Contemporary Political, Economic, and International Affairs
Publication Year: 2007
China’s dramatic transformation over the past fifteen years has drawn its share of attention and fear from the global community and world leaders. Far from the inward-looking days of the Cultural Revolution, modern China today is the world’s fourth largest economy, with a net product larger than that of France and the United Kingdom. And China’s dynamism is by no means limited to its economy: enrollments in secondary and higher education are rapidly expanding, and new means of communication are vastly increasing information available to the Chinese public. In two decades, the Chinese government has also transformed its foreign relations—Beijing is now consulted on virtually every key development within the region. However, the Communist Party of China still dominates all aspects of political life. The Politburo is still self-selecting, Beijing chooses province governors, censorship is widespread, and treatment of dissidents remains harsh.
In China, leading experts provide an overview of the region, highlighting key issues as they developed in the People’s Republic of China, Hong Kong, and Taiwan. Edited with an introduction by David B. H. Denoon, an authority on China, this volume of articles covers recent events and key issues in understanding this growing superpower. Organized into three thematic sections—foreign policy and national security, economic policy and social issues, and domestic politics and governance—the essays cover salient topics such as China's military power, de-communization, growing economic strength, nationalism, and the possibility for democracy. The volume also contains current maps as well as a “Recent Chronology of Events” which provides a decade's worth of information on the region, organized by year and by country.
Contributors: Liu Binyan, David B.H. Denoon, Bruce J. Dickson, June Teufel Dreyer, Michael Dutton, Elizabeth Economy, Barry Eichengreen, Edward Friedman, Dru C. Gladney, Paul H. B. Godwin, Merle Goldman, Richard Madsen, Barry Naughton, Lucian W. Pye, Tony Saich, David Shambaugh, Robert Sutter, Michael D. Swaine, and Tyrene White.
Published by: NYU Press
Title page, Copyright, Dedication
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Introduction: Is China’s Transformation Sustainable?
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China is the only large country in the world today where political leaders have systematically understated their economy’s growth rate. They do this because the scale and dynamism of China’s economy have already caused apprehension among neighbors and trading partners. In 2005, the understated numbers became too glaring to ignore; Beijing’s ...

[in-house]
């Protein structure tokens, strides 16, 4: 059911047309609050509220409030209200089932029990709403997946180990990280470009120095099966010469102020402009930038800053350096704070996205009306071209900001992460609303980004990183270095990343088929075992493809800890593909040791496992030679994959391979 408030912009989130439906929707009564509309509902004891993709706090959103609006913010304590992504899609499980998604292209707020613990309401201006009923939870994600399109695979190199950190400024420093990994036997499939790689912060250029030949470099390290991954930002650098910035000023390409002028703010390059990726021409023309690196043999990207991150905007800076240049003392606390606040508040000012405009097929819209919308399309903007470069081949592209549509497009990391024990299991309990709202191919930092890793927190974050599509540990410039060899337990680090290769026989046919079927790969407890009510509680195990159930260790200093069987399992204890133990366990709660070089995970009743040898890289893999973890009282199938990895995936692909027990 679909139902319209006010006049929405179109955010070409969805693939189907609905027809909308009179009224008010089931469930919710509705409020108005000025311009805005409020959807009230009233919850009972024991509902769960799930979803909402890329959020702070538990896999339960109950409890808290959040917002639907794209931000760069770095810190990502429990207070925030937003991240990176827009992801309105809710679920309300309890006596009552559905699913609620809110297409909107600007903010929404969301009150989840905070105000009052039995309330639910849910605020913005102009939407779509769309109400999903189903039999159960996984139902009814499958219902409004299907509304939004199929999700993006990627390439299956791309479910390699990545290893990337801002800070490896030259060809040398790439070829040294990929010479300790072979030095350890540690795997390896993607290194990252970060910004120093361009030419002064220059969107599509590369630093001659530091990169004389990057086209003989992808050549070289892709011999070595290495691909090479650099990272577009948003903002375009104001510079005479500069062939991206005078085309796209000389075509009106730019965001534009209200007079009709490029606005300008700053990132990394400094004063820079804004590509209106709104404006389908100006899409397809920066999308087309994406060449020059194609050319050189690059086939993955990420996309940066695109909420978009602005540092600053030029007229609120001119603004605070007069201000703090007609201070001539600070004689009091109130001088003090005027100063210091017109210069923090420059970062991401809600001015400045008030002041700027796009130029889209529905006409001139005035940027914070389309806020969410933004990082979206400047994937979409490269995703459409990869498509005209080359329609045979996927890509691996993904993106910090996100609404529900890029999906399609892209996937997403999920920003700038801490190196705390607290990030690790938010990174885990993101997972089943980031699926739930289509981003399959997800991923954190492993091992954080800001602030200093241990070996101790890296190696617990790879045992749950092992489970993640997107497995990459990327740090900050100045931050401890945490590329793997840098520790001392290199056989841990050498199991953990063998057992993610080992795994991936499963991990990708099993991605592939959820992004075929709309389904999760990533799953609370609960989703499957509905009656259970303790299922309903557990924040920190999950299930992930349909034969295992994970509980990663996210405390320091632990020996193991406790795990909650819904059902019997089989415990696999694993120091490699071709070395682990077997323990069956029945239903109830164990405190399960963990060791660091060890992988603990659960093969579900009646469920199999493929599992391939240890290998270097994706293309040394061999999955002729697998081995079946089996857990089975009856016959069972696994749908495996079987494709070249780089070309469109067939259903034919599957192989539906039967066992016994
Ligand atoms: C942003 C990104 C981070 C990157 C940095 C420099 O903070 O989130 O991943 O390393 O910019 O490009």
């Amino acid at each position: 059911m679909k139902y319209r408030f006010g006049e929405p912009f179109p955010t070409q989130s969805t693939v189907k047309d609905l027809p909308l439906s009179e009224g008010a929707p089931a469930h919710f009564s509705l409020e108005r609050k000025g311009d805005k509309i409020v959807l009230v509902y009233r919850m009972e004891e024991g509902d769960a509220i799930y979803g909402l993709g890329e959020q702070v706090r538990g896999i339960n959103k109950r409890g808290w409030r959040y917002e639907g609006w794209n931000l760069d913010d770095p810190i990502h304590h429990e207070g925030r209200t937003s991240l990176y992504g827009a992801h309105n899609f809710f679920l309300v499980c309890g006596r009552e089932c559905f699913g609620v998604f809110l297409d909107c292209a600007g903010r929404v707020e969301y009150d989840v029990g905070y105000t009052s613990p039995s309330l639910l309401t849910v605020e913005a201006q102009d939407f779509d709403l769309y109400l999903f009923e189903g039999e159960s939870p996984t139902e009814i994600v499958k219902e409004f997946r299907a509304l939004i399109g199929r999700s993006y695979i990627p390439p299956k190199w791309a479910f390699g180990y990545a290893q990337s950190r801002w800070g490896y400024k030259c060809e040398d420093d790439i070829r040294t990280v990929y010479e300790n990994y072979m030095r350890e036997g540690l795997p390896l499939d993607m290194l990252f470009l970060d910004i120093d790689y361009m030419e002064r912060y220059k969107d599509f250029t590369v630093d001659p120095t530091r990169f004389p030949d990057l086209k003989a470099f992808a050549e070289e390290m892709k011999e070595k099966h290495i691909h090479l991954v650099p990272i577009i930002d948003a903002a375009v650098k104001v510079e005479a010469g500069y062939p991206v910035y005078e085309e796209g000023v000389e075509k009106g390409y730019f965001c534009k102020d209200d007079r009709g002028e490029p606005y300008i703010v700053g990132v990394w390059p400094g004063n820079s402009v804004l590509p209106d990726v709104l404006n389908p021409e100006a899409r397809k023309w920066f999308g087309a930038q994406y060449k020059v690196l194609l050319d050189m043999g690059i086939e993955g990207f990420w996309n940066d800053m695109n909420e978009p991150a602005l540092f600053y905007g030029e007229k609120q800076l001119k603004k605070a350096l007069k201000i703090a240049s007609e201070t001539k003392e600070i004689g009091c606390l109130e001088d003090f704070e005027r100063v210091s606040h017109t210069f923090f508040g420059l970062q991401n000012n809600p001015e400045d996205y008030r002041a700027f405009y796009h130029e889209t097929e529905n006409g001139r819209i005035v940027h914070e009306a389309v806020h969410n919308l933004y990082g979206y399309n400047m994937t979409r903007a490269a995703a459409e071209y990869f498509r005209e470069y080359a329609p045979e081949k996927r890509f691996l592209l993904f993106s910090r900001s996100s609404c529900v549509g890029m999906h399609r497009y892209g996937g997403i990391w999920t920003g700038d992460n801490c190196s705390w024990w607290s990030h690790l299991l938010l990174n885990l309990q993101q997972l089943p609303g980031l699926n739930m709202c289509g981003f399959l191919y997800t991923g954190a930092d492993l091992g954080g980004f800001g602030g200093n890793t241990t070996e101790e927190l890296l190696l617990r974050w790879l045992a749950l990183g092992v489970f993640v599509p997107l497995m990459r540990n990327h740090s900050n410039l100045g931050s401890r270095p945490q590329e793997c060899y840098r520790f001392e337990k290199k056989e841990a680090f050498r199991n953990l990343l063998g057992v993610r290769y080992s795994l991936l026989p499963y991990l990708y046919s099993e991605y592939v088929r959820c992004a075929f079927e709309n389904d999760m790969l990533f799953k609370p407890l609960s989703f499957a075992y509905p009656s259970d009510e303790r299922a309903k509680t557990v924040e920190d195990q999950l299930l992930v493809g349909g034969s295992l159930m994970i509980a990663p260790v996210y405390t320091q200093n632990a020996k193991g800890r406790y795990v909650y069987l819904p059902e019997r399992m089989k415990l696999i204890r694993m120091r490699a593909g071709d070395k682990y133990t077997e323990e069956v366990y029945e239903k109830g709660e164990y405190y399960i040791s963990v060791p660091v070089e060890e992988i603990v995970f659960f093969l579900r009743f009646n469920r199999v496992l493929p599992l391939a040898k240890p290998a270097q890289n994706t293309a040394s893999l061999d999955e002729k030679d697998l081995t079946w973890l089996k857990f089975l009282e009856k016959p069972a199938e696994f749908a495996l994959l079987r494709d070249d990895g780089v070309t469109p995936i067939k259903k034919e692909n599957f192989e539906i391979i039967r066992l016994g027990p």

Part I: Foreign Policy and National Security
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1. The People’s Army: Serving Whose Interests?
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A curious dichotomy has emerged between how the outside world views the Chinese military and how the People’s Liberation Army is seen at home. Other countries have become concerned with the possibility of aggression by an increasingly militarily capable China as well as the effects of Beijing’s arms sales on the global balance of power. At the ...
2. Uncertainty, Insecurity, and China’s Military Power
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When Deng Xiaoping came to power in 1978, he inherited a defense establishment that was little more than a lumbering giant. In the 20 years following the Sino-Soviet split of 1959–1960 and Moscow’s termination of military assistance, China’s military power had eroded into obsolescence. The country’s defense industrial base was incapable of producing anything more than copies of Soviet designs from the ...
3. Does China Have a Grand Strategy?
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Concern has arisen in the West and among many Asian nations over the implications of China’s steadily growing economic and military prowess.Much of this concern focuses on measuring and interpreting upward changes in the “objective” determinates of national power, such as the capabilities of China’s military and the size and rate of growth of ...
4. Sino-American Relations since September 11: Can the New Stability Last?
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A year after the devastating terrorist attacks on the United States, Sino-American relations are their most stable since they began their decade-long deterioration and constant fluctuation following the events of June 1989. The prospects for continued stability are positive as long as neither nation infringes on the core security interests of the other. ...
5. Asia in the Balance: America and China’s “Peaceful Rise”
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Backed by a dynamic economy and strengthened military power, China has developed an increasingly moderate and flexible approach to its Asian neighbors over the past decade. The result has been a remarkable expansion of influence in the region. Senior Chinese leaders have kept busy schedules, meeting with Asian counterparts from ...
Part II: Economic Policy and Social Issues
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6. The Long March from Mao:China’s De-Communization
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Since 1989, Communist regimes in Eastern Europe and the Soviet Union have collapsed one by one, leaving only China with an apparently flourishing Communist government. China’s Communists have not only managed to remain in power, but have even introduced rapid economic growth while maintaining relative social stability during the last few ...